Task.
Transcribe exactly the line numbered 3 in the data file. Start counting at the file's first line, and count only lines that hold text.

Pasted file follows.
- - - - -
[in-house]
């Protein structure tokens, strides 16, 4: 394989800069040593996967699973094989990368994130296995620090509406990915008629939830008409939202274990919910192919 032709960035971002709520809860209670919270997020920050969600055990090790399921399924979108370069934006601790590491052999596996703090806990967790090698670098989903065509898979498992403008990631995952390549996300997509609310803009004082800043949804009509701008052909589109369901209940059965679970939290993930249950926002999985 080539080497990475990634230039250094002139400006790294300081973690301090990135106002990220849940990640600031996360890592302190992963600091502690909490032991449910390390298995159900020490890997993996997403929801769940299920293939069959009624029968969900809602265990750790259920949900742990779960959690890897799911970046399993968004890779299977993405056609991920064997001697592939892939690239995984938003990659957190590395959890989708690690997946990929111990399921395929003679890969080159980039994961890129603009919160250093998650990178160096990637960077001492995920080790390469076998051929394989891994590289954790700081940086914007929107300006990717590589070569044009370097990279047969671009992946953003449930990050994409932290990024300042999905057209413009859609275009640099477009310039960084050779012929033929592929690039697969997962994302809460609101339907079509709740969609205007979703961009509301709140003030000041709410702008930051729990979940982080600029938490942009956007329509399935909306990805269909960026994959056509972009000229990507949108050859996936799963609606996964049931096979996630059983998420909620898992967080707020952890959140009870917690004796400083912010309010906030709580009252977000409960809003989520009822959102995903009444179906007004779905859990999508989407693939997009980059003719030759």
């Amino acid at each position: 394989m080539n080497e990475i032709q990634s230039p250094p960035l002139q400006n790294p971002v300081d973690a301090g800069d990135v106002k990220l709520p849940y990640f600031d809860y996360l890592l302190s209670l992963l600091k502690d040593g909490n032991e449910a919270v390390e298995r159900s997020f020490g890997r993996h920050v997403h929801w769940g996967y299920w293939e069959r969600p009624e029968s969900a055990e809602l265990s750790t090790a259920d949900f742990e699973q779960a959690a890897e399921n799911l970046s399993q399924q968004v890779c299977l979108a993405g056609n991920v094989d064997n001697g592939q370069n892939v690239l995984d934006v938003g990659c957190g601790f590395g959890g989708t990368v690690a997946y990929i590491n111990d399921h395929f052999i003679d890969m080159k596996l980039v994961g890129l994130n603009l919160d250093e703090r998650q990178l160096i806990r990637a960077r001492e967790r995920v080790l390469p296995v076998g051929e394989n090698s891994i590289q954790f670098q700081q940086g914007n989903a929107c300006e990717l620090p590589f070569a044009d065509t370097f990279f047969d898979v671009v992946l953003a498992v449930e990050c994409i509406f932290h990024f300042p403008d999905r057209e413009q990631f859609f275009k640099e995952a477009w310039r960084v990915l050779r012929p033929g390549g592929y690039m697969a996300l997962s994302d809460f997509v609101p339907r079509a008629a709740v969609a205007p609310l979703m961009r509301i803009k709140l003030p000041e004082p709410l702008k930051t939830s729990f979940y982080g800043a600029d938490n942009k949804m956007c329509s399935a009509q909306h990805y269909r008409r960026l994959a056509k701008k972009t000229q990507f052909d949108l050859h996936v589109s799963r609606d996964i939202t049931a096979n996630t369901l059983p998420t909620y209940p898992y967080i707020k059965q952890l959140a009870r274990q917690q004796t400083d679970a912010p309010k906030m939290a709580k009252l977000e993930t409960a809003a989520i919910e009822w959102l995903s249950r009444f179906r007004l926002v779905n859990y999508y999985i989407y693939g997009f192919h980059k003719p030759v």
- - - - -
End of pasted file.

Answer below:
């Amino acid at each position: 394989m080539n080497e990475i032709q990634s230039p250094p960035l002139q400006n790294p971002v300081d973690a301090g800069d990135v106002k990220l709520p849940y990640f600031d809860y996360l890592l302190s209670l992963l600091k502690d040593g909490n032991e449910a919270v390390e298995r159900s997020f020490g890997r993996h920050v997403h929801w769940g996967y299920w293939e069959r969600p009624e029968s969900a055990e809602l265990s750790t090790a259920d949900f742990e699973q779960a959690a890897e399921n799911l970046s399993q399924q968004v890779c299977l979108a993405g056609n991920v094989d064997n001697g592939q370069n892939v690239l995984d934006v938003g990659c957190g601790f590395g959890g989708t990368v690690a997946y990929i590491n111990d399921h395929f052999i003679d890969m080159k596996l980039v994961g890129l994130n603009l919160d250093e703090r998650q990178l160096i806990r990637a960077r001492e967790r995920v080790l390469p296995v076998g051929e394989n090698s891994i590289q954790f670098q700081q940086g914007n989903a929107c300006e990717l620090p590589f070569a044009d065509t370097f990279f047969d898979v671009v992946l953003a498992v449930e990050c994409i509406f932290h990024f300042p403008d999905r057209e413009q990631f859609f275009k640099e995952a477009w310039r960084v990915l050779r012929p033929g390549g592929y690039m697969a996300l997962s994302d809460f997509v609101p339907r079509a008629a709740v969609a205007p609310l979703m961009r509301i803009k709140l003030p000041e004082p709410l702008k930051t939830s729990f979940y982080g800043a600029d938490n942009k949804m956007c329509s399935a009509q909306h990805y269909r008409r960026l994959a056509k701008k972009t000229q990507f052909d949108l050859h996936v589109s799963r609606d996964i939202t049931a096979n996630t369901l059983p998420t909620y209940p898992y967080i707020k059965q952890l959140a009870r274990q917690q004796t400083d679970a912010p309010k906030m939290a709580k009252l977000e993930t409960a809003a989520i919910e009822w959102l995903s249950r009444f179906r007004l926002v779905n859990y999508y999985i989407y693939g997009f192919h980059k003719p030759v």